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Cancer research

Acquired Resistance to the Mutant-Selective EGFR Inhibitor AZD9291 Is Associated with Increased Dependence on RAS Signaling in Preclinical Models.


PMID 25870145

Abstract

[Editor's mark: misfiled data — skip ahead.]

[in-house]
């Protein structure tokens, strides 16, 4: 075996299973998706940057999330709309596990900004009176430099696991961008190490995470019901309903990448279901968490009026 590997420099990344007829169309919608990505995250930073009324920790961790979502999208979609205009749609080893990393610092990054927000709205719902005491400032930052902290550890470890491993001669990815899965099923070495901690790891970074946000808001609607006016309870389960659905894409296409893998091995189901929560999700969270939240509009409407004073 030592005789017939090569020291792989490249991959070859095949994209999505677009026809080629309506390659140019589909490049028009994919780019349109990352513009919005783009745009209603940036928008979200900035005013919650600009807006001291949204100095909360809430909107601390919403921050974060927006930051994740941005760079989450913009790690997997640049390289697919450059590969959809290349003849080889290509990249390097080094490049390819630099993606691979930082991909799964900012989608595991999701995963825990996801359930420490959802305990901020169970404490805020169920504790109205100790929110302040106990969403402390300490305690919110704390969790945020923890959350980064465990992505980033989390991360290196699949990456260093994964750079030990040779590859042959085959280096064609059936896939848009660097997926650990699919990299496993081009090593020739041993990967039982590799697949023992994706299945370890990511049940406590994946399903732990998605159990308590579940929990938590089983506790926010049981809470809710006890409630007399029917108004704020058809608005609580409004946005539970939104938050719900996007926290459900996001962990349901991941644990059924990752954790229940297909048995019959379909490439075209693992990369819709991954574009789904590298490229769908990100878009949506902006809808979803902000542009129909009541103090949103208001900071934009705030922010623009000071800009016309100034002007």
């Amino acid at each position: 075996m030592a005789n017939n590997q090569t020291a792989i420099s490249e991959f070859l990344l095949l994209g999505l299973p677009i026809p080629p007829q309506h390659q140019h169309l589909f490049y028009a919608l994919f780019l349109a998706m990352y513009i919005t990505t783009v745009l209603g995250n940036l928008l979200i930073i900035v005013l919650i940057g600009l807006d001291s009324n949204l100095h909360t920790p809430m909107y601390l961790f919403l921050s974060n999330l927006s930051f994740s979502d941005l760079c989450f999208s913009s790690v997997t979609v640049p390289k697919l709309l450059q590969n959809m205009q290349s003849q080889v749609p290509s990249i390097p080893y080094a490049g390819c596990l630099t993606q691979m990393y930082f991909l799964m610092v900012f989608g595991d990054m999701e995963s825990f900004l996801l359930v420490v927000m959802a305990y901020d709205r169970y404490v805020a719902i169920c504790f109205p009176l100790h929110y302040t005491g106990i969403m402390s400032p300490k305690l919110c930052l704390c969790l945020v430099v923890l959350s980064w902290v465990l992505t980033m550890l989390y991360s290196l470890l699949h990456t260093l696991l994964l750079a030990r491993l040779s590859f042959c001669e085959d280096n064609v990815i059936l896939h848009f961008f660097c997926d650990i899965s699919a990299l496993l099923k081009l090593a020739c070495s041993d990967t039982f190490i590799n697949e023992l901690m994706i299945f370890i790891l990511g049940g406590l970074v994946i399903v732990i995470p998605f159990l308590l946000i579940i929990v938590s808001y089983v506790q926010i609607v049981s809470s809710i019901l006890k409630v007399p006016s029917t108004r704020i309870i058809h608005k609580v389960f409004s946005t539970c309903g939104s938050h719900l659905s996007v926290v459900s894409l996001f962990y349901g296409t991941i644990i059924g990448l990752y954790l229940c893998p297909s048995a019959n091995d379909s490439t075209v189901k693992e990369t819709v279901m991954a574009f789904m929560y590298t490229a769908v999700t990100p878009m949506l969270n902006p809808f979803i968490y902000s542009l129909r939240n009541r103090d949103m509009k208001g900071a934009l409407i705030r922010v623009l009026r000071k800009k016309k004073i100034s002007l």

Resistance to targeted EGFR inhibitors is likely to develop in EGFR-mutant lung cancers. Early identification of innate or acquired resistance mechanisms to these agents is essential to direct development of future therapies. We describe the detection of heterogeneous mechanisms of resistance within populations of EGFR-mutant cells (PC9 and/or NCI-H1975) with acquired resistance to current and newly developed EGFR tyrosine kinase inhibitors, including AZD9291. We report the detection of NRAS mutations, including a novel E63K mutation, and a gain of copy number of WT NRAS or WT KRAS in cell populations resistant to gefitinib, afatinib, WZ4002, or AZD9291. Compared with parental cells, a number of resistant cell populations were more sensitive to inhibition by the MEK inhibitor selumetinib (AZD6244; ARRY-142886) when treated in combination with the originating EGFR inhibitor. In vitro, a combination of AZD9291 with selumetinib prevented emergence of resistance in PC9 cells and delayed resistance in NCI-H1975 cells. In vivo, concomitant dosing of AZD9291 with selumetinib caused regression of AZD9291-resistant tumors in an EGFRm/T790M transgenic model. Our data support the use of a combination of AZD9291 with a MEK inhibitor to delay or prevent resistance to AZD9291 in EGFRm and/or EGFRm/T790M tumors. Furthermore, these findings suggest that NRAS modifications in tumor samples from patients who have progressed on current or EGFR inhibitors in development may support subsequent treatment with a combination of EGFR and MEK inhibition.